When I was about eight years old my family took a road trip out to California. My uncle lives out there. Being the local, he took us to all the beautiful and unique sites around the area. I remember driving a winding road out to a lighthouse. There’s a picture of us standing at an overlook of the Golden Gate bridge. And then there’s Yosemite. Oh sweet, sweet Yosemite.
It’s a beautiful park, from what I remember. It was a clear day, the blue sky raining down nothing but whimsy. We drove along a slow road, perusing past sheer cliffs with climbers like ants on the vast walls. We stopped in a wooded parking lot, and I could smell the mist. I could feel it. And I could hear it, not so much a falling but more of a reverberating. As if all the water in the world was moving in my bones.
At the end of a short pathway, finally, we could see it. Or them, really. Two beautiful – almost mythical – waterfalls. The mist fell fresh on my face. The reverberations sunk deeper and deeper as we walked closer. As a child, it was the most powerful thing I’d seen.
The magic of Yosemite for me, though, was Half Dome. We drove a little longer through a thick – maybe even ancient – forest until we stopped at a clearing. My brother and I climbed out of the car and galloped like overly-excited youngins do to see what was past the clearing. We wound like little racecars through the maze of sidewalk until we were tall enough to see it – the opening of the world. At least that’s what it seemed like. As far as my little whimsy-soaked eyes could see, there was mountain upon mountain upon mountain. And there, like a safe place among dangerous pointed peaks, was Half Dome. The clouds and blue sky and mountains reminded me of something distant, but I couldn’t put my chubby little finger on it.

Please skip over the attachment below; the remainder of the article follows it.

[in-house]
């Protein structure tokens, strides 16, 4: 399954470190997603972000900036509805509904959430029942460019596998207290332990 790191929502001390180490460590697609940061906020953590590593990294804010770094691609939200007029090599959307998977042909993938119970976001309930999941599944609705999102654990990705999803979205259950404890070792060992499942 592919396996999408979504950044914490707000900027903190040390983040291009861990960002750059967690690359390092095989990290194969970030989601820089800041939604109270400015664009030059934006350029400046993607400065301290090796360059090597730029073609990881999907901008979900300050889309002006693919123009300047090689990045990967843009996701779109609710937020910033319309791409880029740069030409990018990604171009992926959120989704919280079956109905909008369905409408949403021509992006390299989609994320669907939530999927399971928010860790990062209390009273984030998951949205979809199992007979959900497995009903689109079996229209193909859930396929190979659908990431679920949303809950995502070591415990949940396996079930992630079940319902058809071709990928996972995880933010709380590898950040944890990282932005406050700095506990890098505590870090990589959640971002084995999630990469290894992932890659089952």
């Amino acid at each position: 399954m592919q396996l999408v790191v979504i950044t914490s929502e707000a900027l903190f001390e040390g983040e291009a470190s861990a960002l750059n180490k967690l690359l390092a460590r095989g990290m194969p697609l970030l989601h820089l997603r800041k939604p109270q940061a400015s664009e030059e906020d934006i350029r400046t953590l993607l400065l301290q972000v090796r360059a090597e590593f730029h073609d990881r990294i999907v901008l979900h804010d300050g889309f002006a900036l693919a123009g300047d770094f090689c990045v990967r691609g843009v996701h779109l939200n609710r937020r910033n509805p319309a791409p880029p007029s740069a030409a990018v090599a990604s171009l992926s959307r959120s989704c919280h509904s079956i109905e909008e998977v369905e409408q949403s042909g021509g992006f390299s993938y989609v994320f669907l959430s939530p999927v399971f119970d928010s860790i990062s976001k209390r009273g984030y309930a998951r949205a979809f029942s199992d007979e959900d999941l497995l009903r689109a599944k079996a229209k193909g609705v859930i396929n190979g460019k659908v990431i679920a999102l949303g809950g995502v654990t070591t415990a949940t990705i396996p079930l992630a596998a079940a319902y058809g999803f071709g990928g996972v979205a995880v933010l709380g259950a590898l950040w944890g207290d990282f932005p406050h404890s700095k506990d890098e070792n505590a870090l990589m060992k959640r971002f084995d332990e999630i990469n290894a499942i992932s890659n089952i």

My parents eventually reached the gorgeous view. We huddled close together and my uncle snapped a shot. Like most things in life, the depth of that moment was lost on me. I was just a kid on vacation with his family. Everything was right in my little world. Wouldn’t it always be like this?
When I was old enough to be a Boy Scout our troop went up north to summer camp for a week. I was the shy kid, though. The other boys my age scared me. Dusk is when I got especially lonely. So I would strap my headlight on, crawl to the bottom of my sleeping bag, and dig out that picture of my family close together at the opening of the world. I didn’t understand why things weren’t always like that moment at Half Dome, but for a few minutes in my stuffy little sleeping bag, something was right in the world.
I don’t carry around that picture anymore, but I do have this gem that I keep tacked up on my cork board of my brother, dad, and I barely pulling off a ski pyramid. Right under that is a letter from my cousin who’s sharing Jesus with college students in Uruguay. Next to that is a picture of the English camp I got to be part of in Germany.
I know now that life gets messy and the light of all that seemed to be right and steady can fade. But when I look at these memories, when I think about that shot from California, it reminds me that in the mess of everyday…
Pictures are being taken. An intimate history is being written. Heaven is meeting earth.
And just maybe there is something right in this world.